The White House Correspondents' Association, the organization that represents hundreds of reporters who cover the presidency, is crafting an extensive list of press freedom rules that it wants the White House to adhere to — following an incident in which President Obama kept reporters out of a meeting with Mormon leaders.
"The principle of the full [White House press] pool is so important to us that we're working to address it in a set of written practices we'd like this and future administrations to follow," Association President Christi Parsons said in a statement to the Washington Examiner media desk. "We've been working on that document for almost a year now and will have more to say about it when we release it later this spring."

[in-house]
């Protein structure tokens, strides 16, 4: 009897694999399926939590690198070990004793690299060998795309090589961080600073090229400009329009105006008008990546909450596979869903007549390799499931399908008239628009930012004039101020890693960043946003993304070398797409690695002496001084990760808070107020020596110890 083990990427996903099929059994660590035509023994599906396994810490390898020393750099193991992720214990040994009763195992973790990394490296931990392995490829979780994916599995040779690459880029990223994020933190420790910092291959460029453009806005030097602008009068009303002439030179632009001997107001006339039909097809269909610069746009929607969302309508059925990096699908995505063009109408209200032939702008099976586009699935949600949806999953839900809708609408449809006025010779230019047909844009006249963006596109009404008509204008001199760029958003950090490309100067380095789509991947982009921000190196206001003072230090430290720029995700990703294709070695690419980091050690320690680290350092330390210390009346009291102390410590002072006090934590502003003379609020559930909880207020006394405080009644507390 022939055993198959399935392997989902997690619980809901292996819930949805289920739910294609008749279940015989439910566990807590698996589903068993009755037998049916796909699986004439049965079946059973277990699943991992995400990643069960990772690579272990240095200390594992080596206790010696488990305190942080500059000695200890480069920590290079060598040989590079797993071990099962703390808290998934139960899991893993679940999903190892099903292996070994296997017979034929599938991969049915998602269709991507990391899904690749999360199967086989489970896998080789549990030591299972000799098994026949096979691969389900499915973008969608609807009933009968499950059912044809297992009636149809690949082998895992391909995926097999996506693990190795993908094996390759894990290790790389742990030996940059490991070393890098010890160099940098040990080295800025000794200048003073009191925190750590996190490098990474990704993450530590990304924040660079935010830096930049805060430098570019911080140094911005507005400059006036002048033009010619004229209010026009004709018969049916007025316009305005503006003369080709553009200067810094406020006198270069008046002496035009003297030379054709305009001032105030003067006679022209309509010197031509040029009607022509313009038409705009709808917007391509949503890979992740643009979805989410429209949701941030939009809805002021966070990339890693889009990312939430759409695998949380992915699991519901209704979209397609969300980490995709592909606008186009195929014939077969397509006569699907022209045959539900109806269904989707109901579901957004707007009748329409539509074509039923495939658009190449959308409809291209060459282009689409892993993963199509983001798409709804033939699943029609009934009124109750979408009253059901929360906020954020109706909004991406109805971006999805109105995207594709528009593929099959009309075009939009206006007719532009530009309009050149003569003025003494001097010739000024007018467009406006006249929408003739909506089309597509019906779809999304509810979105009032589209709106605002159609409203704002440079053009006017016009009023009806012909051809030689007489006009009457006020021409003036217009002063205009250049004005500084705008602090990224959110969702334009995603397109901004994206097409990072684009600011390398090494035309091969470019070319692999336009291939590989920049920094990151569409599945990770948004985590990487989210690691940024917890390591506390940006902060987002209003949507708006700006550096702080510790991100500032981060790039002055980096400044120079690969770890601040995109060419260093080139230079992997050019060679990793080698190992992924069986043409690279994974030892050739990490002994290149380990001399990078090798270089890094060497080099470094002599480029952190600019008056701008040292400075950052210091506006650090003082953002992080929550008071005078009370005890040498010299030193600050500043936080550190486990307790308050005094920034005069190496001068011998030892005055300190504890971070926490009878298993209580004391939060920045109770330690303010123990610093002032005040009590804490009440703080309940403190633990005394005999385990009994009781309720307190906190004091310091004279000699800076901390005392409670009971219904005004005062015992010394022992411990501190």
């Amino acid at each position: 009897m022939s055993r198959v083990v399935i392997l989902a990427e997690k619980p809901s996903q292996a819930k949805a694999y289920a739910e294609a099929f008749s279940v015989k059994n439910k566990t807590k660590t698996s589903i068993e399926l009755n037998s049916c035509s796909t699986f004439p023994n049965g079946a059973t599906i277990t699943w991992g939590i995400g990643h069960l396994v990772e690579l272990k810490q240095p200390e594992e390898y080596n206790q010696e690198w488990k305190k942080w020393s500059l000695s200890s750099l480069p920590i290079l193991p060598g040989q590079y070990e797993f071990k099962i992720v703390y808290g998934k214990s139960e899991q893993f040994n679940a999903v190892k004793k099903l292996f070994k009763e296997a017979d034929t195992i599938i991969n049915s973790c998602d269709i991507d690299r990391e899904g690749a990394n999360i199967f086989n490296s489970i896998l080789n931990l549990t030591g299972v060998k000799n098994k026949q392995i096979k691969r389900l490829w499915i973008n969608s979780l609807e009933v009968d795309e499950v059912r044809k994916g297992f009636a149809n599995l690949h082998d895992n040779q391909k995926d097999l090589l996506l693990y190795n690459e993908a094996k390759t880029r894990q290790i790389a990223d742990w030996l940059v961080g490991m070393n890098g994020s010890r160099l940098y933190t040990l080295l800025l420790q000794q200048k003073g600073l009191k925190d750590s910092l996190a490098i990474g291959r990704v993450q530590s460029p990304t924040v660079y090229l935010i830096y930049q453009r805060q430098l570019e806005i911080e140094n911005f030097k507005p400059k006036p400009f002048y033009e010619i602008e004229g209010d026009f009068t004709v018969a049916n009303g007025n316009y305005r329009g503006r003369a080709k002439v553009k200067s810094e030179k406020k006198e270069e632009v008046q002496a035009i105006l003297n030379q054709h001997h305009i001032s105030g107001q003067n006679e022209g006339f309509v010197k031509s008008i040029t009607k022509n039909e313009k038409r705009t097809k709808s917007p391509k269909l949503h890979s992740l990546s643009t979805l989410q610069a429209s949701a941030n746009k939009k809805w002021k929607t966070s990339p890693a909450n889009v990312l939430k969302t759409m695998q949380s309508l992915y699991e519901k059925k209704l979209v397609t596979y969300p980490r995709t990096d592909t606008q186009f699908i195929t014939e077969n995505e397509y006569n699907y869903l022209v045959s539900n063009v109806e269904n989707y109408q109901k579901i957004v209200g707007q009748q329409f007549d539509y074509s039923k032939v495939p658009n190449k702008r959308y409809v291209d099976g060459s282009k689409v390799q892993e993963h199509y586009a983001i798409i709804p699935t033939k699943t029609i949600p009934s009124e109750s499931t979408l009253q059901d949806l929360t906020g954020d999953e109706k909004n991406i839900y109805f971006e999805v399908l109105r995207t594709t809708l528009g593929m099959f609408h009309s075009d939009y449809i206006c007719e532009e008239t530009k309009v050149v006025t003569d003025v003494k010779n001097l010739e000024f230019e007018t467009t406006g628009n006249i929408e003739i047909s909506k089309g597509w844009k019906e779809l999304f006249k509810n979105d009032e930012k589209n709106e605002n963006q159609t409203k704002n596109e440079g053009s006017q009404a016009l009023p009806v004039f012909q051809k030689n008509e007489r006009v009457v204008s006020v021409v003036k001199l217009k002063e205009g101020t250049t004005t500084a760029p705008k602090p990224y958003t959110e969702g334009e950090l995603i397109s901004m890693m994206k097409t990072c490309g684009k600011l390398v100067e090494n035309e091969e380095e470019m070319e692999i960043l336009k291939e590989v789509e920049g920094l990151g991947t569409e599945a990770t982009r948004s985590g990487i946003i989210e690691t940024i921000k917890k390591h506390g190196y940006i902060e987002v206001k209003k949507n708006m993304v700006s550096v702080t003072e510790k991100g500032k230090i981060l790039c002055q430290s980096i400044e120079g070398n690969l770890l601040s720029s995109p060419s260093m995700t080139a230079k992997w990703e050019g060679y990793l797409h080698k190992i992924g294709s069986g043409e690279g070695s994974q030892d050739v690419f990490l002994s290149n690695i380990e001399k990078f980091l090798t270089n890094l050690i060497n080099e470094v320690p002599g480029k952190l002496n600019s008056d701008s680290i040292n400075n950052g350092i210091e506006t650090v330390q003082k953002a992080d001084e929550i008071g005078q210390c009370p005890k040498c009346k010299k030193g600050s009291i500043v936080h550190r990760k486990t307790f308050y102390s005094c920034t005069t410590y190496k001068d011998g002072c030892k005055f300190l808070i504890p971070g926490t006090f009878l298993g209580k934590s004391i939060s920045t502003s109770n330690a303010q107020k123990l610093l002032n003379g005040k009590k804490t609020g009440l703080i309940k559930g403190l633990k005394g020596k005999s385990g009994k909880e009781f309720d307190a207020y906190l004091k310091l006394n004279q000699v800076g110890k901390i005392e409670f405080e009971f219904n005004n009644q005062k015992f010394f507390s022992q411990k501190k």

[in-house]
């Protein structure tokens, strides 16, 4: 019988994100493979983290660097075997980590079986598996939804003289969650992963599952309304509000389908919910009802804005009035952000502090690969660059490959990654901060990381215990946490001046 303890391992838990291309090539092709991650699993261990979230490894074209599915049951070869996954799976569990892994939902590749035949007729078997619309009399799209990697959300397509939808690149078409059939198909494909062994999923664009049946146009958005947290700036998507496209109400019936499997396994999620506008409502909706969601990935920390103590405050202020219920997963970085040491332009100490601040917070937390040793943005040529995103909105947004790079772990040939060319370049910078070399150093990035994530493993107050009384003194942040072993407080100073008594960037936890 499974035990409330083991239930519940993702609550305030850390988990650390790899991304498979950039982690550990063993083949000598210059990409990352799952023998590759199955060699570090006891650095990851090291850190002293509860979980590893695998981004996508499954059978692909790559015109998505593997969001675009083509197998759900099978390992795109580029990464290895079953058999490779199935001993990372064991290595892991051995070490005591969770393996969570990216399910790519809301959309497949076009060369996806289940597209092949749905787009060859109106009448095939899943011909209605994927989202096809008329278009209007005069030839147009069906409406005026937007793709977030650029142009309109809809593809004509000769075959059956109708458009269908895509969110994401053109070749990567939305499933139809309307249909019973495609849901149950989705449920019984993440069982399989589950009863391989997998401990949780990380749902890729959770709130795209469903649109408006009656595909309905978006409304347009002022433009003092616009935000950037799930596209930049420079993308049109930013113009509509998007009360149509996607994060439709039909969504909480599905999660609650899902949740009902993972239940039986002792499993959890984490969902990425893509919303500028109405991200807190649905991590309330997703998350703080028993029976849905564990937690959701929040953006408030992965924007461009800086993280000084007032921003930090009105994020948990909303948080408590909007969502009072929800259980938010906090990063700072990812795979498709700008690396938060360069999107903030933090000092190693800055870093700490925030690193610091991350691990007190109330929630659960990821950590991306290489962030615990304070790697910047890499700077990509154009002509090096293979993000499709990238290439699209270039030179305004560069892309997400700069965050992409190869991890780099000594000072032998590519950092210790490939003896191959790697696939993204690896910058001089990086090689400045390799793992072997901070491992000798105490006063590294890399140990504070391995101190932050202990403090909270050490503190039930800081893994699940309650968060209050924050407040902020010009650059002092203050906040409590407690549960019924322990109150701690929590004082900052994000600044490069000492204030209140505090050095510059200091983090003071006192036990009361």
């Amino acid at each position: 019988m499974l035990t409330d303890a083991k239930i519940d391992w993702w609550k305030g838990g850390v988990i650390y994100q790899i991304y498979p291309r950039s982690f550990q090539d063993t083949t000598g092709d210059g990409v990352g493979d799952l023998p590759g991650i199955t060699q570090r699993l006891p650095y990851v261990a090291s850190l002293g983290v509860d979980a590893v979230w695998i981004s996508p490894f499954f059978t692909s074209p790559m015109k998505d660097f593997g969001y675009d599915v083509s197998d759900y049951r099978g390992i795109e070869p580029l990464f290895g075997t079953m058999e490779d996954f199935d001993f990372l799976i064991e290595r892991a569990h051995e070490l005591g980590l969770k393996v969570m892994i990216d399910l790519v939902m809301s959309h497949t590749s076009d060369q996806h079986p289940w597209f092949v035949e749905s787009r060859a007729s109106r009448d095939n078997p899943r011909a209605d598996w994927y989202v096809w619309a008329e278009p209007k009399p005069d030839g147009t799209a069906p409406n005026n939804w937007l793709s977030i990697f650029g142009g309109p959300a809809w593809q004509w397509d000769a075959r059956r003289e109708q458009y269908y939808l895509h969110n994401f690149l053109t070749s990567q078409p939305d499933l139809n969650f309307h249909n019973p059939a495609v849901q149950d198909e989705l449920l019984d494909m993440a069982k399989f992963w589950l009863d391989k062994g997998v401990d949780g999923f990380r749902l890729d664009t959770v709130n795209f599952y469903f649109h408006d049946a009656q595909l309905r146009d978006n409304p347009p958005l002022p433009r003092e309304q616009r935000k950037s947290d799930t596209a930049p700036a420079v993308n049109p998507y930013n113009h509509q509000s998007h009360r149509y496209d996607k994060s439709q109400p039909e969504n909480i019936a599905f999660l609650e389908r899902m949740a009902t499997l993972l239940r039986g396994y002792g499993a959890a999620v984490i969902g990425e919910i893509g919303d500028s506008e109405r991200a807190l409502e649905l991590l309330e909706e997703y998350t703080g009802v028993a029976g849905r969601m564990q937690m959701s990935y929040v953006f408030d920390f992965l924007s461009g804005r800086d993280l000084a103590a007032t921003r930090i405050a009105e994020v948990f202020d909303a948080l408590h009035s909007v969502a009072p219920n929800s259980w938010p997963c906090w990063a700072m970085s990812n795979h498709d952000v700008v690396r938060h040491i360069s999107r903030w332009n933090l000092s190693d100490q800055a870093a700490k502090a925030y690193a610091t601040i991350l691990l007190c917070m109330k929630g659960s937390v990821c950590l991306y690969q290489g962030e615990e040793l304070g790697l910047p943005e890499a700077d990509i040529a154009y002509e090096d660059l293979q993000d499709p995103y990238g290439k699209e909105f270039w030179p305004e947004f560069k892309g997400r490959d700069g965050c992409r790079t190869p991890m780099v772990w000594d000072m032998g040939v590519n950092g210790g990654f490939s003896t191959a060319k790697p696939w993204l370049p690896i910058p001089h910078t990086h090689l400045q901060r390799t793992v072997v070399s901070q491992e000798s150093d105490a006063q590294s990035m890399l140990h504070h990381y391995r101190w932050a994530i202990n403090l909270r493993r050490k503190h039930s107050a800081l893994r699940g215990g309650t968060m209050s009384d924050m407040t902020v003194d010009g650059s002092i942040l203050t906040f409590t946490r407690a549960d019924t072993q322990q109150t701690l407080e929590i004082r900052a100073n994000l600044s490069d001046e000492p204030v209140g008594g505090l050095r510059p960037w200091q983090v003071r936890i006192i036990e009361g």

White House press pools are the pack of journalists, broadcast and print, who follow the president each day, writing up his activity and dispatching those reports to an extensive list of other media professionals.
On Thursday, the pool of reporters following President Obama to Salt Lake City, Utah, where he was meeting with leaders of the Church of Jesus Christ of Latter-day Saints, were broken up and only photographers were allowed in to see the meeting.
Members of the Association complained to the White House that print reporters were not allowed into the meeting to write details about it. It was not, however, a formal complaint, which requires a vote by the Association board.
"Even in what seems like a photo opportunity, it's important for the writers, producers and radio reporters to see it, too," Parsons told the Examiner. "That's why the [Association] is constantly advocating for greater news media access to the president, the White House and the people's business."
The Association has often been at odds with the Obama administration, which has been accused by many high-profile journalists of squelching press freedoms.